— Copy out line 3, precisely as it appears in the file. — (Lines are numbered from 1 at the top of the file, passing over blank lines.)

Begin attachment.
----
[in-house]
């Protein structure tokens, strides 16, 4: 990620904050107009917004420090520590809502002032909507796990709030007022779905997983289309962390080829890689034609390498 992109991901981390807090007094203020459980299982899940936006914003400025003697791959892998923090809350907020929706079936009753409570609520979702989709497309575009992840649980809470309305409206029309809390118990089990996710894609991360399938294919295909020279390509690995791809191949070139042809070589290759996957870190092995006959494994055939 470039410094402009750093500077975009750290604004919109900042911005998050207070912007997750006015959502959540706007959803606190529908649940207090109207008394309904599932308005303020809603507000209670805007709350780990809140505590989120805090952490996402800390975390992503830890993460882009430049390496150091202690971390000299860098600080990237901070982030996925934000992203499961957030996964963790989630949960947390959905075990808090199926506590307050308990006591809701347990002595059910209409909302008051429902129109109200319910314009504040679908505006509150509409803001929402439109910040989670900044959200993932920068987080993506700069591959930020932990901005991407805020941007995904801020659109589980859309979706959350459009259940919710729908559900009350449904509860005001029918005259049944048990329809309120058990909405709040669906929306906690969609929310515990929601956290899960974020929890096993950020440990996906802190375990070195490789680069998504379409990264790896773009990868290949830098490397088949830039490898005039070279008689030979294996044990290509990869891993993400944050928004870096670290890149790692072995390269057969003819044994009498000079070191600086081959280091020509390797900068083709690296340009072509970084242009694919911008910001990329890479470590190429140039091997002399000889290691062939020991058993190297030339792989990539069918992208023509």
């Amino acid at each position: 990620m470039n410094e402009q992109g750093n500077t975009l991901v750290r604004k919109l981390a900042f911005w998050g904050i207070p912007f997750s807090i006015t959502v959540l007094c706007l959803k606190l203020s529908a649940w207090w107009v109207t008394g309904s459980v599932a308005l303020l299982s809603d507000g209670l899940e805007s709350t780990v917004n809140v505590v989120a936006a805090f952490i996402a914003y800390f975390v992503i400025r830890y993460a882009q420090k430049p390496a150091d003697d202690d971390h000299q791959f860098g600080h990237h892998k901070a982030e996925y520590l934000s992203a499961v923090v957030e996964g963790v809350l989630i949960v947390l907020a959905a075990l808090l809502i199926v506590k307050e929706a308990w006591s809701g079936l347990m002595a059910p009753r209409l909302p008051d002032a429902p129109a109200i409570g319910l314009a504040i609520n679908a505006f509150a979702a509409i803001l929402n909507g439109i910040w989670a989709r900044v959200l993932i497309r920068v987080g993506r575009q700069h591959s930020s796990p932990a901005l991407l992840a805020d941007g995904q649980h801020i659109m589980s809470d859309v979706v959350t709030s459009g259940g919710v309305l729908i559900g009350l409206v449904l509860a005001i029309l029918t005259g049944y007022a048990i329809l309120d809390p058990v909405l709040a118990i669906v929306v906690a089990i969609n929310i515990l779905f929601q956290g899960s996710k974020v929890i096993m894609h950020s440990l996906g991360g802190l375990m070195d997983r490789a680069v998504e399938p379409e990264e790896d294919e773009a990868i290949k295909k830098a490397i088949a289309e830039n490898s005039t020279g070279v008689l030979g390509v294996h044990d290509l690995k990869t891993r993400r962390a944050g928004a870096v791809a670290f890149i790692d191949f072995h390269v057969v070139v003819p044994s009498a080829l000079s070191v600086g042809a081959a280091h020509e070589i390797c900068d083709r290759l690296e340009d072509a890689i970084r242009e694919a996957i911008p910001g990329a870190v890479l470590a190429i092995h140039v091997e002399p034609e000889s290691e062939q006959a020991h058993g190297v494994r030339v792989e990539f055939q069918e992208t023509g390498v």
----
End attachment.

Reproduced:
């Amino acid at each position: 990620m470039n410094e402009q992109g750093n500077t975009l991901v750290r604004k919109l981390a900042f911005w998050g904050i207070p912007f997750s807090i006015t959502v959540l007094c706007l959803k606190l203020s529908a649940w207090w107009v109207t008394g309904s459980v599932a308005l303020l299982s809603d507000g209670l899940e805007s709350t780990v917004n809140v505590v989120a936006a805090f952490i996402a914003y800390f975390v992503i400025r830890y993460a882009q420090k430049p390496a150091d003697d202690d971390h000299q791959f860098g600080h990237h892998k901070a982030e996925y520590l934000s992203a499961v923090v957030e996964g963790v809350l989630i949960v947390l907020a959905a075990l808090l809502i199926v506590k307050e929706a308990w006591s809701g079936l347990m002595a059910p009753r209409l909302p008051d002032a429902p129109a109200i409570g319910l314009a504040i609520n679908a505006f509150a979702a509409i803001l929402n909507g439109i910040w989670a989709r900044v959200l993932i497309r920068v987080g993506r575009q700069h591959s930020s796990p932990a901005l991407l992840a805020d941007g995904q649980h801020i659109m589980s809470d859309v979706v959350t709030s459009g259940g919710v309305l729908i559900g009350l409206v449904l509860a005001i029309l029918t005259g049944y007022a048990i329809l309120d809390p058990v909405l709040a118990i669906v929306v906690a089990i969609n929310i515990l779905f929601q956290g899960s996710k974020v929890i096993m894609h950020s440990l996906g991360g802190l375990m070195d997983r490789a680069v998504e399938p379409e990264e790896d294919e773009a990868i290949k295909k830098a490397i088949a289309e830039n490898s005039t020279g070279v008689l030979g390509v294996h044990d290509l690995k990869t891993r993400r962390a944050g928004a870096v791809a670290f890149i790692d191949f072995h390269v057969v070139v003819p044994s009498a080829l000079s070191v600086g042809a081959a280091h020509e070589i390797c900068d083709r290759l690296e340009d072509a890689i970084r242009e694919a996957i911008p910001g990329a870190v890479l470590a190429i092995h140039v091997e002399p034609e000889s290691e062939q006959a020991h058993g190297v494994r030339v792989e990539f055939q069918e992208t023509g390498v």